I am a Treasure Hunter, Diver and love adventures on the oceans. I am addicted to saving history of Spanish Treasure for future generations and telling the story to others of what we do and why. I got my start diving in the early 1970’s when I was just 12 years old off the coast of NJ on the many wrecks up and down the coast, my goal was to dive the Andrea Doria which I did in 1986 for the first time after becoming a Divemaster. Growing up hearing stories of people like Jacques Cousteau the grandfather of all Scuba Diving and Treasure hunters like Kip Wagner, Art McKee, Commander Bob “Frogfoot” Weller, Jack Haskins and of course the Mel Fisher only to mention a few, there are so many more. They were what dreams were made of, sailing the seas, romantic adventures, treasures and I wanted my name right with them. I wanted to be one of them recovering history right along the side of them. Well this was just a dream of a little boy, right? Well this is where my story started, but first.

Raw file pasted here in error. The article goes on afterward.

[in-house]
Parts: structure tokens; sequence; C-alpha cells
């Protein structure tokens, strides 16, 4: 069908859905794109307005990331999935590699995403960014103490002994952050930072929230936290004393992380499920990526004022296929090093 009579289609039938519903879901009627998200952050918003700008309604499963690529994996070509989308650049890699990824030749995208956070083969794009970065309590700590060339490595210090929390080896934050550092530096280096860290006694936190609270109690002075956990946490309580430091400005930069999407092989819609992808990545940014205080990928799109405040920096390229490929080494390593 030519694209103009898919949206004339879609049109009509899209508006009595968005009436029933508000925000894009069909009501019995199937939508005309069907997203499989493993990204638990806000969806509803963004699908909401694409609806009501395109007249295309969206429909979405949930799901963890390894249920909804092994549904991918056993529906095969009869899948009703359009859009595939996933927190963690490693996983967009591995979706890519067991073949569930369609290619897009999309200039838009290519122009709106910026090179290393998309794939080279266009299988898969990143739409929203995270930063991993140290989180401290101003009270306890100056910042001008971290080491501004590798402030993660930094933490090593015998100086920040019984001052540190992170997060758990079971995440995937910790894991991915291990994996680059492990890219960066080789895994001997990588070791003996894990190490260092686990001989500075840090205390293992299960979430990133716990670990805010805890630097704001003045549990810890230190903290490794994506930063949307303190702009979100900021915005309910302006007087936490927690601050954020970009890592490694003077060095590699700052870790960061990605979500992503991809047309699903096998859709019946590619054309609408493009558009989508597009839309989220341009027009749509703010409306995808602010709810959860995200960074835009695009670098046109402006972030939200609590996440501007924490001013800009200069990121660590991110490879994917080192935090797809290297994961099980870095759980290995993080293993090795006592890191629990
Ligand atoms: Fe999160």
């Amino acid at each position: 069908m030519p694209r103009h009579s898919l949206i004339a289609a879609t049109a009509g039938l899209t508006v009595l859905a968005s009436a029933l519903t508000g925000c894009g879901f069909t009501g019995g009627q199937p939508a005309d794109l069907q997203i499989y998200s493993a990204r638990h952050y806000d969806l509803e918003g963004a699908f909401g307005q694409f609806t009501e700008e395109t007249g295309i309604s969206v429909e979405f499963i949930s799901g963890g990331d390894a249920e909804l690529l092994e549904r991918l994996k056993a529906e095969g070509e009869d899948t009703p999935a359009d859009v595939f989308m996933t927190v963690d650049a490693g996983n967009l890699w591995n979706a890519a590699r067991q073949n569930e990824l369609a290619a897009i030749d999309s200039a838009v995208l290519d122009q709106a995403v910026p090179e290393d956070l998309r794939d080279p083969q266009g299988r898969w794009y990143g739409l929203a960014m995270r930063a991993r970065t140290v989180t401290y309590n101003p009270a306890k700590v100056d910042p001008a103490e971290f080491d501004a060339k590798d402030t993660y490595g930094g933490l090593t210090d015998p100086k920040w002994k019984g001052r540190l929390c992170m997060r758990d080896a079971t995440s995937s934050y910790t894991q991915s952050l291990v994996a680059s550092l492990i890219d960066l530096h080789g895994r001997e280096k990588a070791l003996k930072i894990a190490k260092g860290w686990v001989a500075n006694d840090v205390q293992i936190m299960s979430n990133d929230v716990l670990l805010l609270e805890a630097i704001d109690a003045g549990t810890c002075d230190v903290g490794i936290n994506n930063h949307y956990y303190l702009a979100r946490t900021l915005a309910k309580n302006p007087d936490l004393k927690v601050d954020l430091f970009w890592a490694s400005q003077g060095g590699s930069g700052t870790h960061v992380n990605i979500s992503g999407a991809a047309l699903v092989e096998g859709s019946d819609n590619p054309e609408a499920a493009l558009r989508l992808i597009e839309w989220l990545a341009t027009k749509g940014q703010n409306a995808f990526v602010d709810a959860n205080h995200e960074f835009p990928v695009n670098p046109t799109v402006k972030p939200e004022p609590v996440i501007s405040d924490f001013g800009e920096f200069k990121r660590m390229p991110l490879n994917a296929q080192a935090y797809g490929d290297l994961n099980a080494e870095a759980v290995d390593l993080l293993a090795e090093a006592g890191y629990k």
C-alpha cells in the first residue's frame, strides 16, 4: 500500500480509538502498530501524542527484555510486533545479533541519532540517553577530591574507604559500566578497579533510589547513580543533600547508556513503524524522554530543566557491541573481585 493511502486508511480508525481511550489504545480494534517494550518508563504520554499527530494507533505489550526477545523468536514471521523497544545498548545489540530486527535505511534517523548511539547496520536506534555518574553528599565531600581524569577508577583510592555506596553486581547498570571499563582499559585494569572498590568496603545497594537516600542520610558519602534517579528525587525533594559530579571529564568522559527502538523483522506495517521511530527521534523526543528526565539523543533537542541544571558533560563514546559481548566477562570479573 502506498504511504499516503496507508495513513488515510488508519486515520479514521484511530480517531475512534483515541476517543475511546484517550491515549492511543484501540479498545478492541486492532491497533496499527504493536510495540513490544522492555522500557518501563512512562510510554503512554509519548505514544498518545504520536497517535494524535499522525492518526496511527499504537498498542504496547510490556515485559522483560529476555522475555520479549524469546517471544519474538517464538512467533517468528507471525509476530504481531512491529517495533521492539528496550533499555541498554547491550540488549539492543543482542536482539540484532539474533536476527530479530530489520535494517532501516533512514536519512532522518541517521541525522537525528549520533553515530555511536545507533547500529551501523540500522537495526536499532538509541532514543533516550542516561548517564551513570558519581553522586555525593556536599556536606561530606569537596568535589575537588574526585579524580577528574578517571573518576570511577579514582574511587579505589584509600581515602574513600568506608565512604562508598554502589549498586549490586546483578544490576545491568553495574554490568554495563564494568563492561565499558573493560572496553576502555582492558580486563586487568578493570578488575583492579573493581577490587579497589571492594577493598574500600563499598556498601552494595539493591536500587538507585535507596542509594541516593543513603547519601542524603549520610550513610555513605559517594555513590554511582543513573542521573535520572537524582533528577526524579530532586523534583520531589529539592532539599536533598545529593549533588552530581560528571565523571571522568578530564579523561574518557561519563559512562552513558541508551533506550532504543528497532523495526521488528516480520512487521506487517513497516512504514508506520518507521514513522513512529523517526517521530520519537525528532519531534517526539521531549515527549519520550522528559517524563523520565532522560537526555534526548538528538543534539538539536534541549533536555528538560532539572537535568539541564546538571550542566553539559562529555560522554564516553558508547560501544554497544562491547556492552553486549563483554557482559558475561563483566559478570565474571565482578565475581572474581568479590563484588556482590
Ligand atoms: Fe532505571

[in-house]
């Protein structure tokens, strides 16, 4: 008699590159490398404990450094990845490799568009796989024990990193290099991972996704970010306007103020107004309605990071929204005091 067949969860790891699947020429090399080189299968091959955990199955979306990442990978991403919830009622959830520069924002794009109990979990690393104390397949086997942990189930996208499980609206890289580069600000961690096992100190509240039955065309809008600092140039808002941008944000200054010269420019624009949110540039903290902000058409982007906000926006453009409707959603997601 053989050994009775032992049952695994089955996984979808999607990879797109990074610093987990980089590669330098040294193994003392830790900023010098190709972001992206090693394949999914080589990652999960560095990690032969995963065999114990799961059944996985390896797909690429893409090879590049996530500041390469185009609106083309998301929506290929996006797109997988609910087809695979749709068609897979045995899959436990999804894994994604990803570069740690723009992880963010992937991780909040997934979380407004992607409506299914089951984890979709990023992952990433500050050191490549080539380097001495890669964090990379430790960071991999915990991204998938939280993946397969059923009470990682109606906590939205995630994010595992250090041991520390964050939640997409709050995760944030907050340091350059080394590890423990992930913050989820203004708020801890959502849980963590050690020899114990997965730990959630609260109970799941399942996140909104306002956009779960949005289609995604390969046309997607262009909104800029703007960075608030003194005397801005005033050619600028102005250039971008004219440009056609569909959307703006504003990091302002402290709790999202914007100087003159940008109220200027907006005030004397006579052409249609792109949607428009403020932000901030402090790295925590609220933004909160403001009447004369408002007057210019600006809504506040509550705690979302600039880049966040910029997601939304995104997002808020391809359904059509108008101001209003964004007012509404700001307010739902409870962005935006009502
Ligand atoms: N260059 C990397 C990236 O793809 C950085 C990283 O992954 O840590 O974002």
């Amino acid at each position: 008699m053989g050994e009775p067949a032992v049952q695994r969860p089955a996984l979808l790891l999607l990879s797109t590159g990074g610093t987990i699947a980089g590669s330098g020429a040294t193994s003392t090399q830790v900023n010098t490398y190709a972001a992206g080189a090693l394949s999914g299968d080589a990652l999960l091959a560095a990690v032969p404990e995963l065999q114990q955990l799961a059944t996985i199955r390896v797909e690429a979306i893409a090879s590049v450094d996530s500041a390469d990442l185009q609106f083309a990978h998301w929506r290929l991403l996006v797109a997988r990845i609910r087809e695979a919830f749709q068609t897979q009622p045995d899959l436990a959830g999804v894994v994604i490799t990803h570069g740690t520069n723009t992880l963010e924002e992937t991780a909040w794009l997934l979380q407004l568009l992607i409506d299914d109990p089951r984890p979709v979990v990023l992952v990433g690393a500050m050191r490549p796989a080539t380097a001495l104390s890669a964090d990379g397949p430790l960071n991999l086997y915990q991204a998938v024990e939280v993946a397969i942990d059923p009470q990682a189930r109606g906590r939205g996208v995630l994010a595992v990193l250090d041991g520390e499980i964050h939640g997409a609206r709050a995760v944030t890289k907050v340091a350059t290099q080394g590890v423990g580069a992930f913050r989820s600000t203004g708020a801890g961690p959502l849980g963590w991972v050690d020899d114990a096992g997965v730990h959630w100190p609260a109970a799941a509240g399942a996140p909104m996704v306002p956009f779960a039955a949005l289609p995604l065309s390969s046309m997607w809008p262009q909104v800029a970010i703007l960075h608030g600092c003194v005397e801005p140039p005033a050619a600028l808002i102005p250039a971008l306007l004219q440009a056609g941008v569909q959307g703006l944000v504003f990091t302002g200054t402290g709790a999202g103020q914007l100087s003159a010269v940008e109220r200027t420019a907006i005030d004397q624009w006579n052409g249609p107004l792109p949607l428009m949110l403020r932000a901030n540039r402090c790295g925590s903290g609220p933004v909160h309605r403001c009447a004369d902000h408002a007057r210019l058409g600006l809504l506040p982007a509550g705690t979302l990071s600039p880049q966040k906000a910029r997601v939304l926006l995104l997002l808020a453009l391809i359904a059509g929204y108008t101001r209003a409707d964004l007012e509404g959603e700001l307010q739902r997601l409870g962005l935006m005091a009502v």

Let me take you back over 300 years with a short story as told by Dr. John de Bry in his essay “A Concise History of the 1715 Plate Fleet”. In the early 1700’s war broke out over the succession of the Spanish crown. King George II had died childless, but on his deathbed, had named as his nephew heir Philippe, the grandson of Louis XIV of France. Leopold I, the Holy Roman Emperor, who wanted to see his son, Archduke Charles Louis John Joseph Laurenrtius, ascend the throne, did not kindly receive this decision. Leopold also wanted to prevent at all cost any close alliance between France and Spain. War broke out, with England and the Dutch on one side, and Spain, France, Portugal, Bavaria, and Savoy on the other.